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Pinus picea

There are two sorts of fir, one called the silver or yew-leaved, which is zählened an exotic, coming originally from Germany, and only Pflanzeed in gardens, but the common pJuckreiz-tree, or picea, which is a native with us, differs from it only that the Blätter are smaller and schlanker, sharp and prickly am Endes, standing thicker together, and encompassing the Stengel without any order. The cones are longer than those of the yew-leaved, and hang abwärts.
It wächst wild in the northern parts of England, but the Scotch fir is another distinct species from both these: it is the wild pine. The Blätter are long and blueish.

Jupiter owns this tree. The Blätter and tops of both sorts are used in diet-drinks for the scurvy, for which they are highly empfohlen by the inhabitants of the northern countries. It is said a good quantity of them are put into Brunswick mum. From this tree, of which there grow great numbers in several parts of Germany, is gotten the Strasburg turpentine, which is clearer, of a pale colour, and of a thinner consistence than Venice turpentine, of a bitterish taste, and of a pleasant smell, a little like lemon-peel. It is of a mollifying, healing, and cleansing nature, and, besides its uses äußerlich in Wunden and Geschwüre, is a good harntreibend, and of great use in a gonorrhoeœa and the fluor albus, given in glysters, mixed with the yolk of an egg it is very serviceable gegen the stone and Grieß. It is likewise a good pectoral, and often given in affections of the Brust and Lungen.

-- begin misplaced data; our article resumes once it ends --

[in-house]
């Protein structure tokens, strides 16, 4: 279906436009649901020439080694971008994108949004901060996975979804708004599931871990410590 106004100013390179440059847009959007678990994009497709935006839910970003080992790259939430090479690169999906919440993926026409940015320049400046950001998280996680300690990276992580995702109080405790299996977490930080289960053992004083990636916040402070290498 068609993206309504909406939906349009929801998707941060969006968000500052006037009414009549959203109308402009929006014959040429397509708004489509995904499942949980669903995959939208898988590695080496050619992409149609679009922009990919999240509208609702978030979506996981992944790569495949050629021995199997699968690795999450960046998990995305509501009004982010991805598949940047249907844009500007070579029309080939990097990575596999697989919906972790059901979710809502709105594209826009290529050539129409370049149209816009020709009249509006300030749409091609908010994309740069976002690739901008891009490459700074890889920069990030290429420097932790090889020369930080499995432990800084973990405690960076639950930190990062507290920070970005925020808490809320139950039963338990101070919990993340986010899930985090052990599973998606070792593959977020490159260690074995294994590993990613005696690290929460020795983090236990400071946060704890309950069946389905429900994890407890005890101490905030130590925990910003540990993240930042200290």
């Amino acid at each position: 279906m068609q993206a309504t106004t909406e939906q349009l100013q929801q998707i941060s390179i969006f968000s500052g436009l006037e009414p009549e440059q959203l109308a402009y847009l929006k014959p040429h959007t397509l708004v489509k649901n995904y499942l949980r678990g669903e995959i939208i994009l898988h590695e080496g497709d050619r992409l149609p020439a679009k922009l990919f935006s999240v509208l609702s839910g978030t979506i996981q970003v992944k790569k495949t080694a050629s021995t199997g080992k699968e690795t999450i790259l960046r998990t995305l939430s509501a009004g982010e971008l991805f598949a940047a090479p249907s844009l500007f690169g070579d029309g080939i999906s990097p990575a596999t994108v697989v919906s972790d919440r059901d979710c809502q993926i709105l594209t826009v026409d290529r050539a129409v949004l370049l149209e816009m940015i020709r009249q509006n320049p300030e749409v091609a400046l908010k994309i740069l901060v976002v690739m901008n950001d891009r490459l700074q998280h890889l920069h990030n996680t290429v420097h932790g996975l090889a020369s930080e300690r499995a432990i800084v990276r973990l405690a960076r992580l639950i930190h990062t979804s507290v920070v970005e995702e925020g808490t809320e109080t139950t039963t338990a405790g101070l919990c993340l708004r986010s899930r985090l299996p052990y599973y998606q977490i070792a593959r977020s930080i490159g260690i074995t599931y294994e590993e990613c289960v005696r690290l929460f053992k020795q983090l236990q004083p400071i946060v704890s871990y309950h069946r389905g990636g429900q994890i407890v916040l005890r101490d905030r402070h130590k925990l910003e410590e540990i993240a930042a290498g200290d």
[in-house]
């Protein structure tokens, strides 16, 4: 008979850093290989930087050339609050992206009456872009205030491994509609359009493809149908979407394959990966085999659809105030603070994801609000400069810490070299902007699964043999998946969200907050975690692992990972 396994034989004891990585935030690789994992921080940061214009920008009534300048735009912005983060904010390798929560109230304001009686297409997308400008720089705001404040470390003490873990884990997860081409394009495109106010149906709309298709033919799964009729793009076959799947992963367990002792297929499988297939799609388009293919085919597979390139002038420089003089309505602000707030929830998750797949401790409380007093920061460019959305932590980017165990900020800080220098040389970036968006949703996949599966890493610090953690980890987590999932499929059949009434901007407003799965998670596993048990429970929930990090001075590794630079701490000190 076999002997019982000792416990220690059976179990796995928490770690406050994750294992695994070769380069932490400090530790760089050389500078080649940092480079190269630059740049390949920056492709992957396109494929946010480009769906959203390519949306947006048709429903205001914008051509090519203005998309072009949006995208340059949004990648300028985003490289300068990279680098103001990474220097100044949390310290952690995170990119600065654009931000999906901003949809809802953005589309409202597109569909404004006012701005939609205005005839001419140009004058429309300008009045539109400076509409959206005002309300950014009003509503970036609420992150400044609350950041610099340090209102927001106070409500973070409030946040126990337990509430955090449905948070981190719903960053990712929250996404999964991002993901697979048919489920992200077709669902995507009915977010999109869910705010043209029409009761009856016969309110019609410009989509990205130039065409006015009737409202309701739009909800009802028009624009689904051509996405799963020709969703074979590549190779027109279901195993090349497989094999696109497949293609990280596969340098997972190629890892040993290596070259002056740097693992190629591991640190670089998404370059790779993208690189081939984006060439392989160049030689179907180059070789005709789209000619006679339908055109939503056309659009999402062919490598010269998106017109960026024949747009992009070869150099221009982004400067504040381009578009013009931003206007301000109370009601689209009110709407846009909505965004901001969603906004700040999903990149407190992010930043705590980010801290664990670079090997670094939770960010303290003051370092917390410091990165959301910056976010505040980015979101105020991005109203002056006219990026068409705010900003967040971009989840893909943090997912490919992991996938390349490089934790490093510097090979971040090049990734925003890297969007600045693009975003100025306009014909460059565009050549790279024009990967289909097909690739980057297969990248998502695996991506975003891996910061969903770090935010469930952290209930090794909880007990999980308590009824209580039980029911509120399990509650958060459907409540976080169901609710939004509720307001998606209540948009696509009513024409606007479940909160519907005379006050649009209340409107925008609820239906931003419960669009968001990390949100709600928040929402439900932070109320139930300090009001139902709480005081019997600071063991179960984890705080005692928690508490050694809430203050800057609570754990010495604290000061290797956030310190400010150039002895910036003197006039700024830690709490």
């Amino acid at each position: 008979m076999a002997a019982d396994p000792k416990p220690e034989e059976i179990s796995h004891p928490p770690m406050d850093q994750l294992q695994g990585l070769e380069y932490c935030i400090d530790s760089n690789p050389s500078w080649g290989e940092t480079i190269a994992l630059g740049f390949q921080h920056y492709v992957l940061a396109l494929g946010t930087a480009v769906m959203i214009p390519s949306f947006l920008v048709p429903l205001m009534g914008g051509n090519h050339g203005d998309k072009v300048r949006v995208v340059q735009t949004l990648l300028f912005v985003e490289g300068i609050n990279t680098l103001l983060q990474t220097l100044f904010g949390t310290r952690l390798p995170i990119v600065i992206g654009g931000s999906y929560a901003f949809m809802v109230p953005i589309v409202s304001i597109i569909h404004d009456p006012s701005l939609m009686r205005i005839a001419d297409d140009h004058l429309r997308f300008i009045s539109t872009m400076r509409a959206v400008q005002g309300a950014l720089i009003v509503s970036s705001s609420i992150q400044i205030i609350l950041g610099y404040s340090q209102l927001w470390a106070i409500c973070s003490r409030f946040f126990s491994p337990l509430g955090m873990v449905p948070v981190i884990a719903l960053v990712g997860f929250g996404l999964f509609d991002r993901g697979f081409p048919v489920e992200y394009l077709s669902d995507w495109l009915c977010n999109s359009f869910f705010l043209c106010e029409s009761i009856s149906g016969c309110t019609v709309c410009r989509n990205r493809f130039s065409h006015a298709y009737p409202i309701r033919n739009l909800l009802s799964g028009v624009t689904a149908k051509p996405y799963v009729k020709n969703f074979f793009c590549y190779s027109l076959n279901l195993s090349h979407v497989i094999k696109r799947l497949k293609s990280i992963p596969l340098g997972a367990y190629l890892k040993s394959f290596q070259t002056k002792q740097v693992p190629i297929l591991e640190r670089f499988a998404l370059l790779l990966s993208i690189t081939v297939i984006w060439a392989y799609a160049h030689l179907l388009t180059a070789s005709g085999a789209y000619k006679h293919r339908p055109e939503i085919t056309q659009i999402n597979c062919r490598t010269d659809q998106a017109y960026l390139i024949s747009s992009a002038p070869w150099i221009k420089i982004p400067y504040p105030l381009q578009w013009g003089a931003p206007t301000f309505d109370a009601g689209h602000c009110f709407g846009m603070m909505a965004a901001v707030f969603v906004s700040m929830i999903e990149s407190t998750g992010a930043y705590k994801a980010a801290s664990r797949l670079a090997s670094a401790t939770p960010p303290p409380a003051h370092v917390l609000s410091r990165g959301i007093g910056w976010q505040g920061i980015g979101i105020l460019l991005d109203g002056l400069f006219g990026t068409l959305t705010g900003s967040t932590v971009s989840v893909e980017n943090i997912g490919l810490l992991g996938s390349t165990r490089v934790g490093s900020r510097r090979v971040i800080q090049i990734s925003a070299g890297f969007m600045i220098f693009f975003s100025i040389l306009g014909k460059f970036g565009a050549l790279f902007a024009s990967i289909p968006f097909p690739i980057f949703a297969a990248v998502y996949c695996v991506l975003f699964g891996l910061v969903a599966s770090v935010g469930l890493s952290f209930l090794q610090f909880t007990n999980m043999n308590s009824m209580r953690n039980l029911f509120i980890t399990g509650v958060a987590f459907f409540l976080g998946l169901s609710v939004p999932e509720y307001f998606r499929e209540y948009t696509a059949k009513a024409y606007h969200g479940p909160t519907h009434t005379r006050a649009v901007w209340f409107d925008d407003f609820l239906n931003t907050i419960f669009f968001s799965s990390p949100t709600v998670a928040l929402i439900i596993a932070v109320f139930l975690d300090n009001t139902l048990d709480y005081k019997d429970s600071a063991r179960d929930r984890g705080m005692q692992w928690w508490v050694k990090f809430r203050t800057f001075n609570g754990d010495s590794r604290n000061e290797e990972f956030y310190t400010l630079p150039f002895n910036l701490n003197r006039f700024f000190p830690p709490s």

Tar is likewise the product of these trees, which are cut into pieces, and piled up in a heap, and being set on fire an der Spitze, the resinous liquor is driven out by the heat of the fire, and, running down, is received into trenches made for it, and so put into the casks, and by boiling is hardened into pJuckreiz.